Information about Ethics approval

Information about Ethics approval

Click on the sub-meny JCU HREC for information about JCU reciprocal acknowledgement of ethics approvals from other organisations.

Ethics application must be done for all human research prior to starting up data collection. There are different Human Research Ethics Committee (HREC) and at least one must evaluate your project. The committees in Australia follow the National Statement on Ethical Conduct in Human Research (first published in 2007 and revised several times).

Where should I send my application? - which HREC?

You should send your application to all organisations that will be involved having an HREC. The most common ones in northern Queensland are Queensland Health and James Cook University. However, some private organisations delivering health care also have their own HREC.

Queensland Health participates in the NHMRC single ethics review process. This means, that for many multi-centre research studies where there is a Queensland Health site, you will only be required to submit your HREC application to one Queensland Health HREC. However, there are some exclusions e.g. where Aboriginal and or Torres Strait Islander people are specifically targeted as research participants. If you have a single site study, submit your HREC application to the local site HREC. If you are unsure where or how to submit your HREC application please contact any Queensland Health HREC Coordinator for advice.

If you are a student or staff at JCU then you always need to make an application to JCU HREC. If you need to submit to both a Queensland Health HREC and JCU HREC then submit firstly to the Queensland Health HREC. After their approval send the application with their approval to JCU HREC for reciprocal approval.

If you engage a single school you will need approval from the principal. In case you engage more than one government run school then you also need approval through a separate Education Queensland ethics process.

Clinical audit

An activity where the primary purpose is to monitor or improve the quality of service delivered by an individual or an organisation is a Quality assurance (=Audit) activity. They only use descriptive statistics, does not calculate p-values and are usually not published in peer-rewieved scientific jopurnals. You could apply for doing a clinical audit if you fulfill these requirements. However, often you find something interesting worth publishing and then you can't. Therefore, we recommend that you always do a low risk application instead. More information: Science Network TV about different types of projects. Please also have a look at:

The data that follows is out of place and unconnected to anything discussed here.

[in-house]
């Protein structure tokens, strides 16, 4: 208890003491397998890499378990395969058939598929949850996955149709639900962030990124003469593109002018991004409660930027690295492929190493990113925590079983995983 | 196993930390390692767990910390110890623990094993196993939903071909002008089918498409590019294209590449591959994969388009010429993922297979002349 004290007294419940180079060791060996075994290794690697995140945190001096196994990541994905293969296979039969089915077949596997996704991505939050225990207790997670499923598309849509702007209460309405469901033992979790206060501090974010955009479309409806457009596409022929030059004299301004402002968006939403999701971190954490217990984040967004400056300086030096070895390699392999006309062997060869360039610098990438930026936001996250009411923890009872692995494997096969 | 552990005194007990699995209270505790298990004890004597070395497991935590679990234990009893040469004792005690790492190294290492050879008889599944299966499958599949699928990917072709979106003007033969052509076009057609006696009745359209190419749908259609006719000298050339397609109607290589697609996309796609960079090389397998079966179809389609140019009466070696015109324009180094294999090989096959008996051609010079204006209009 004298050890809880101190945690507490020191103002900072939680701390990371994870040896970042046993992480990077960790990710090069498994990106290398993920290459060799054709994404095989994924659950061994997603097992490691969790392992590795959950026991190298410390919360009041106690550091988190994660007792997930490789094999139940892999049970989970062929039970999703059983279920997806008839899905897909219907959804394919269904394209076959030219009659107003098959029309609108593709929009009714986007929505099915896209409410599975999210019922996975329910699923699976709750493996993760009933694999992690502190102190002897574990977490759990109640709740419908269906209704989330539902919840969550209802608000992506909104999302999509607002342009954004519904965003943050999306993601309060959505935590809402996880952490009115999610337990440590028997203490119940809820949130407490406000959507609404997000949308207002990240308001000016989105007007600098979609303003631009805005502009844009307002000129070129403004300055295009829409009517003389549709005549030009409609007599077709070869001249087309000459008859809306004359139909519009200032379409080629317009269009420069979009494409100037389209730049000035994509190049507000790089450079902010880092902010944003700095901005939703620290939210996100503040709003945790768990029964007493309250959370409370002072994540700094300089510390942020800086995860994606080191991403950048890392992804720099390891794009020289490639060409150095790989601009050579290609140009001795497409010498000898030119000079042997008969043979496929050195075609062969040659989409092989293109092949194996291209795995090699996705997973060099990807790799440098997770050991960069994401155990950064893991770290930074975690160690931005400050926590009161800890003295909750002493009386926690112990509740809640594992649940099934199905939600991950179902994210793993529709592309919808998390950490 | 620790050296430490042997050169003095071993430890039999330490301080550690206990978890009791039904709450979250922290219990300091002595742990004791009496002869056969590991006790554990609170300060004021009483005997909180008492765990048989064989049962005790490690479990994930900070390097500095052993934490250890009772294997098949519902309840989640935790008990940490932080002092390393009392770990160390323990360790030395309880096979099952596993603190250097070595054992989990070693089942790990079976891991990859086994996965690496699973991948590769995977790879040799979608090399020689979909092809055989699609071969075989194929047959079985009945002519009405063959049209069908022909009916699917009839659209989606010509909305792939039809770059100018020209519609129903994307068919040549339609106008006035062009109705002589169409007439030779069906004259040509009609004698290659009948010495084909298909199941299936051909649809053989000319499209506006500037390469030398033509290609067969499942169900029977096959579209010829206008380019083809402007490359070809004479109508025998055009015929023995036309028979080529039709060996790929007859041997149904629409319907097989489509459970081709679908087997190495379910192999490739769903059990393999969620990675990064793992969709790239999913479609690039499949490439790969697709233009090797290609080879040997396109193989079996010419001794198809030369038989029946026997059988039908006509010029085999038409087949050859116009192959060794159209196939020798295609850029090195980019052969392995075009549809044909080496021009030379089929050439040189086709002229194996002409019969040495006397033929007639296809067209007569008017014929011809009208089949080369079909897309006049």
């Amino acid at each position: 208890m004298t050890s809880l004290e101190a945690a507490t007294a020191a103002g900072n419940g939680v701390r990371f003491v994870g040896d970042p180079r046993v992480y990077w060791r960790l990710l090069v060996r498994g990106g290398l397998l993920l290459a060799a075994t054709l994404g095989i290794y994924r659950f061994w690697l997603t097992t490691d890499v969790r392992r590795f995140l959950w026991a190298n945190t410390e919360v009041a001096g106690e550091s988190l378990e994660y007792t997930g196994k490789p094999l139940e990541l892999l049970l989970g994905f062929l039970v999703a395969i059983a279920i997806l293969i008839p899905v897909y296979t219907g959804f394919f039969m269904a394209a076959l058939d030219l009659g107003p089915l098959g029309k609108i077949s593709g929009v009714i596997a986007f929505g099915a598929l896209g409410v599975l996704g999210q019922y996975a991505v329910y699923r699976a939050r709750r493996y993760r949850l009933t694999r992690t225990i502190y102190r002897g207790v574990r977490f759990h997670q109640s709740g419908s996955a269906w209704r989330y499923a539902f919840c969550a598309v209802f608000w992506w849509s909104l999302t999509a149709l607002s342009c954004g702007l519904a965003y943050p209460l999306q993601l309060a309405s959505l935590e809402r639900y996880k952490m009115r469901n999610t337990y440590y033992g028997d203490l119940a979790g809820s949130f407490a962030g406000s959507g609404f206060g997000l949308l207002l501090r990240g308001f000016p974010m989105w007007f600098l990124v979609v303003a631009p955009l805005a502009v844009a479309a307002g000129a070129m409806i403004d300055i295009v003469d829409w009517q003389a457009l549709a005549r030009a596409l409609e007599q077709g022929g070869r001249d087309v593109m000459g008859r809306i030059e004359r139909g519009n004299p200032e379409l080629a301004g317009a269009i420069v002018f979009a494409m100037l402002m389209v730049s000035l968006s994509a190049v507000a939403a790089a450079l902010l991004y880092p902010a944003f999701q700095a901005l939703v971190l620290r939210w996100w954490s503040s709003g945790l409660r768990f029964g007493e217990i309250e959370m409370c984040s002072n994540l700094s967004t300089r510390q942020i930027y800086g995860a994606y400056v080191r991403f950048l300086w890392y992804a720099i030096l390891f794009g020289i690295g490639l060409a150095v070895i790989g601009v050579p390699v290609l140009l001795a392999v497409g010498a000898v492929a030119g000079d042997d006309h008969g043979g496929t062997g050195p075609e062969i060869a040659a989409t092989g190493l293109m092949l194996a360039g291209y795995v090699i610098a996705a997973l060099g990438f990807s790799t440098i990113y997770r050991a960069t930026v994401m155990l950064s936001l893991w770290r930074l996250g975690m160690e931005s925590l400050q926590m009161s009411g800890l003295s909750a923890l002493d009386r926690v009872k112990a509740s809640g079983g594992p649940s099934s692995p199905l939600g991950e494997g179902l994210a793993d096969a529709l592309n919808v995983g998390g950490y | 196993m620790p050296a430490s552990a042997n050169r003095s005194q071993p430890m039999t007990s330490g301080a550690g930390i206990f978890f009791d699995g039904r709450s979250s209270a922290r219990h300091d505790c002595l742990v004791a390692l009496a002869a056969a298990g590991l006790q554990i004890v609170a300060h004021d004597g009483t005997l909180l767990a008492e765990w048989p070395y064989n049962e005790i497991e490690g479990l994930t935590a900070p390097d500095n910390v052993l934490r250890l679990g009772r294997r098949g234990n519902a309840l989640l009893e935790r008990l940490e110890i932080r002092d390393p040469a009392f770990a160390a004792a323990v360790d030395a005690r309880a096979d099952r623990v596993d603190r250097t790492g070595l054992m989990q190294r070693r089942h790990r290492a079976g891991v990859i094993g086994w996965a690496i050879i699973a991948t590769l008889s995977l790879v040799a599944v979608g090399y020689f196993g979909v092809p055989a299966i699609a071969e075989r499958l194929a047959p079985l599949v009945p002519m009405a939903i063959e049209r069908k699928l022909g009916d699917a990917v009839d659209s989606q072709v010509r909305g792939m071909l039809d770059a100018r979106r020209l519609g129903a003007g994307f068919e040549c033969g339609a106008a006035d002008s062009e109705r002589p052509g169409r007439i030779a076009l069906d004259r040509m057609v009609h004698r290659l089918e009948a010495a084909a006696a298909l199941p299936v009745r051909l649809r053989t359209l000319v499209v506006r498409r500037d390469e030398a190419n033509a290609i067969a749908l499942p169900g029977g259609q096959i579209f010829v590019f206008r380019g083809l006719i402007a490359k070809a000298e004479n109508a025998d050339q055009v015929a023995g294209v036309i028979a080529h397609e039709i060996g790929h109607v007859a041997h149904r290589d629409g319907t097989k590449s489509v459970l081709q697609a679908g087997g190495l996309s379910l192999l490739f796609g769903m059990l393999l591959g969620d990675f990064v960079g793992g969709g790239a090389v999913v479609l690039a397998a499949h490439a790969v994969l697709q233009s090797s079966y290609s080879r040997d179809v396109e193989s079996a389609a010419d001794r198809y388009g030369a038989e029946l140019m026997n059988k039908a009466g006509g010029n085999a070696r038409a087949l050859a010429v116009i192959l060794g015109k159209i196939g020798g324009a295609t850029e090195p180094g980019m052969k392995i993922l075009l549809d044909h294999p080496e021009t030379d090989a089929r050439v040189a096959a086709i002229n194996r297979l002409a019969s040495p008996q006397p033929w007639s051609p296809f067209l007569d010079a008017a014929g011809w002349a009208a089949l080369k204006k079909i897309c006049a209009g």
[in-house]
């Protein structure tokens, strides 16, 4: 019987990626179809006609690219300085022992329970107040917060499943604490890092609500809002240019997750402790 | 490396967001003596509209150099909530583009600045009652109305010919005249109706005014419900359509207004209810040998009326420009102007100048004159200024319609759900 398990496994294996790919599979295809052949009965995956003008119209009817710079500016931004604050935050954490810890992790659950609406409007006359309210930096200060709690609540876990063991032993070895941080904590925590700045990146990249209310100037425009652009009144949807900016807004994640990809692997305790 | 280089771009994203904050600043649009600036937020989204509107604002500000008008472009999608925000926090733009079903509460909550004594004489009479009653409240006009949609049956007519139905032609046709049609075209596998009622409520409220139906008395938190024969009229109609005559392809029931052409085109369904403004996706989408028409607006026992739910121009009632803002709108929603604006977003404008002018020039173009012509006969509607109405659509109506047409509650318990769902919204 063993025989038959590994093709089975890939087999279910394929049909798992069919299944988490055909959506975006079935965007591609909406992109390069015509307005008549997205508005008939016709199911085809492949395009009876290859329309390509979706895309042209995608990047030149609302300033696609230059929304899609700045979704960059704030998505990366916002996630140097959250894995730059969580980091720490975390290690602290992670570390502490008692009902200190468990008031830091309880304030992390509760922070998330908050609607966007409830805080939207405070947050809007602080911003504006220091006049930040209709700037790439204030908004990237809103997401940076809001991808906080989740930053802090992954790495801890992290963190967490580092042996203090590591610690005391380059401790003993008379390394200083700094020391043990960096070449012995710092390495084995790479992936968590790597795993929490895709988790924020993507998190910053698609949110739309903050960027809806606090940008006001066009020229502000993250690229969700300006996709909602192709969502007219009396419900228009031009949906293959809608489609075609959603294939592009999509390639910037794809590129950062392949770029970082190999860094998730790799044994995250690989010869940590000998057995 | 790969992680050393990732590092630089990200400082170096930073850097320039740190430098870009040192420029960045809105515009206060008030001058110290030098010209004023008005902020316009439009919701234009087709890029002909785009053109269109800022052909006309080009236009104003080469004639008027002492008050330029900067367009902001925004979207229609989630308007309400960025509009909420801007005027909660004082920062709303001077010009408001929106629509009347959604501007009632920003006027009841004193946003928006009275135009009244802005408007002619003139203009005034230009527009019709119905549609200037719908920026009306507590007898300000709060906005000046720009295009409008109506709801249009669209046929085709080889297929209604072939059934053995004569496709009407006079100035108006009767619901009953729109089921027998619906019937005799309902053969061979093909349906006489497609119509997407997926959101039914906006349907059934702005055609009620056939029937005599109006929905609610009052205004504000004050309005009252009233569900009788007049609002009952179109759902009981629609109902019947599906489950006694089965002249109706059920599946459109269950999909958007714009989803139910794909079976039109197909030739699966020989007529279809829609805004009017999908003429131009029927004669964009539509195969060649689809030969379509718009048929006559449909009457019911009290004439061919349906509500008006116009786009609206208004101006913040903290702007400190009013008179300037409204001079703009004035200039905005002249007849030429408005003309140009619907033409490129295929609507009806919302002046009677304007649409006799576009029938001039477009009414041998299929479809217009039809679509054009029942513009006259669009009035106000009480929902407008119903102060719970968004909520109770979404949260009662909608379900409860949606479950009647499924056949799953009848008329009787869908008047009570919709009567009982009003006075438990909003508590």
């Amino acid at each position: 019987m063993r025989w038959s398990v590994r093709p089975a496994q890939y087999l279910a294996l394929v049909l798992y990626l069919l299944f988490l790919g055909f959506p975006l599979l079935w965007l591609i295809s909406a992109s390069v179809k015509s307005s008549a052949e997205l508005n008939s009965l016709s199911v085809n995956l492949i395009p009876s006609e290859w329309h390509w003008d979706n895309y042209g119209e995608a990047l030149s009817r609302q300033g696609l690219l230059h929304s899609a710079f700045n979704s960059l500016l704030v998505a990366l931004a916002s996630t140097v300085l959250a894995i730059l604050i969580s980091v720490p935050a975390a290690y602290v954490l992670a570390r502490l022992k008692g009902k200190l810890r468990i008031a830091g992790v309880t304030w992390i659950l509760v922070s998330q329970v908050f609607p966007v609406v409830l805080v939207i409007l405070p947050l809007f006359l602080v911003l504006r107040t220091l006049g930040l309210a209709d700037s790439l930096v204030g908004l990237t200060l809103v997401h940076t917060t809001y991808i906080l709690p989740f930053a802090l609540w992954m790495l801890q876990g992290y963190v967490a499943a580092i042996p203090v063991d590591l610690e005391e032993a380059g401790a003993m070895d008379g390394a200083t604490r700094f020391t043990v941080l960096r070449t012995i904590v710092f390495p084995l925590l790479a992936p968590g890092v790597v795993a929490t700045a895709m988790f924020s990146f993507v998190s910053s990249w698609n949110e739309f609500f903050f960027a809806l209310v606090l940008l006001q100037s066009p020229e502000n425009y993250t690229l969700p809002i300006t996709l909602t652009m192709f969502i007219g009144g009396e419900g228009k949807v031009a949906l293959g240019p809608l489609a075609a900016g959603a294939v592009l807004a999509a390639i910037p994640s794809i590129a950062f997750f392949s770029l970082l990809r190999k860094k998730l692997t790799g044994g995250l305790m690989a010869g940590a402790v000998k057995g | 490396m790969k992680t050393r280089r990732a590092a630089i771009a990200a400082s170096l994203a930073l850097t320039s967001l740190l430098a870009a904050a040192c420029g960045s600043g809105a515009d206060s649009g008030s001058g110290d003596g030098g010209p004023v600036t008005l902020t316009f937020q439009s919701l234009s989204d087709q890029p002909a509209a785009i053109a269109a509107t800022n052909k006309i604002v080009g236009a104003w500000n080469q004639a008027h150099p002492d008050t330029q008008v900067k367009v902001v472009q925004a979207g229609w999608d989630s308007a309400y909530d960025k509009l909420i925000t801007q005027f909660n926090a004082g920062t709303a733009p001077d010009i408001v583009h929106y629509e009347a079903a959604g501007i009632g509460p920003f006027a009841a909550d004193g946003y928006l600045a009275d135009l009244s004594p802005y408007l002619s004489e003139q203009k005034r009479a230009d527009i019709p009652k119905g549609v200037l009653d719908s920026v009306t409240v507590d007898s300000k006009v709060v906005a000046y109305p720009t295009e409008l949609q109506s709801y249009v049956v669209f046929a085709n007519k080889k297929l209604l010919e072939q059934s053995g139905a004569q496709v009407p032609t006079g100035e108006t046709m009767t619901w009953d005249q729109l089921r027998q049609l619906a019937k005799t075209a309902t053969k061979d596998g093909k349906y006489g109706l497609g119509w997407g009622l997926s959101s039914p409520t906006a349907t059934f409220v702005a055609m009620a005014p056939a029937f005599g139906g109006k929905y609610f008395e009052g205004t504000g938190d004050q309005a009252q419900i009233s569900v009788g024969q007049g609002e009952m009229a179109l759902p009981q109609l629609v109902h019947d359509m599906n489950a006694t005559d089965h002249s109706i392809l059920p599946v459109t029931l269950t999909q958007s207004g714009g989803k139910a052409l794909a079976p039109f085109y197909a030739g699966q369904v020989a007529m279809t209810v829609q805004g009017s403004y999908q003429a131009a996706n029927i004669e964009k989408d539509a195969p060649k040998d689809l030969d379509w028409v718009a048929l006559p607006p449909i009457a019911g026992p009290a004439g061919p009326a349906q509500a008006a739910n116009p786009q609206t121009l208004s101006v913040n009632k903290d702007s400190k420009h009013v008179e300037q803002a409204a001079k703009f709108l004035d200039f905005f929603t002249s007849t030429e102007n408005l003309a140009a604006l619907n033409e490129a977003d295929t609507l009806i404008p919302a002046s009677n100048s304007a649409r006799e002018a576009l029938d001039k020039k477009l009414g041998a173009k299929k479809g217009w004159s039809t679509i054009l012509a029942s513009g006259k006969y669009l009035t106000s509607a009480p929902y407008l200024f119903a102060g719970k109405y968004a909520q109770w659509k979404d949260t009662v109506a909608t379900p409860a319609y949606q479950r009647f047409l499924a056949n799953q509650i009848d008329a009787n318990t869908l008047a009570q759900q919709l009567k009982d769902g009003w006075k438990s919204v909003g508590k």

pdf document 2014 NHMRC Ethical considerations in Quality Assurance.pdf (167 kB)

Case reports

For a case report you should obtain patient's consent (unless this is impossible because the patient is dead). You should also subject this to the relevant ethics committee for review. They usually accept a simple letter and the decision is done by the chair so it is usually a quick process. Contact the relevant ethics committee and ask for their routines regarding presentation of case reports. You will find a template for this here :
word document NSLHD_HREC_Letter_Template and consent_Case Report.docx (32 kB) (Please ask if your HREC have different routines before using this template)

Letter of support

A letter of support should be signed by participating clinics / sites and be part of the ethics application. You will find a template for this here:
word document Template for a letter of Support.docx (37 kB)

How do I submit my application?

All Queensland Health HREC, JCU HREC and several other government health organisations use a cloud based application system. You will find this on line system at Australian Online Forms for Research. Once the application is complete it ends up in a database labelled AU RED. Apart from this form every HREC usually also requires some additional forms.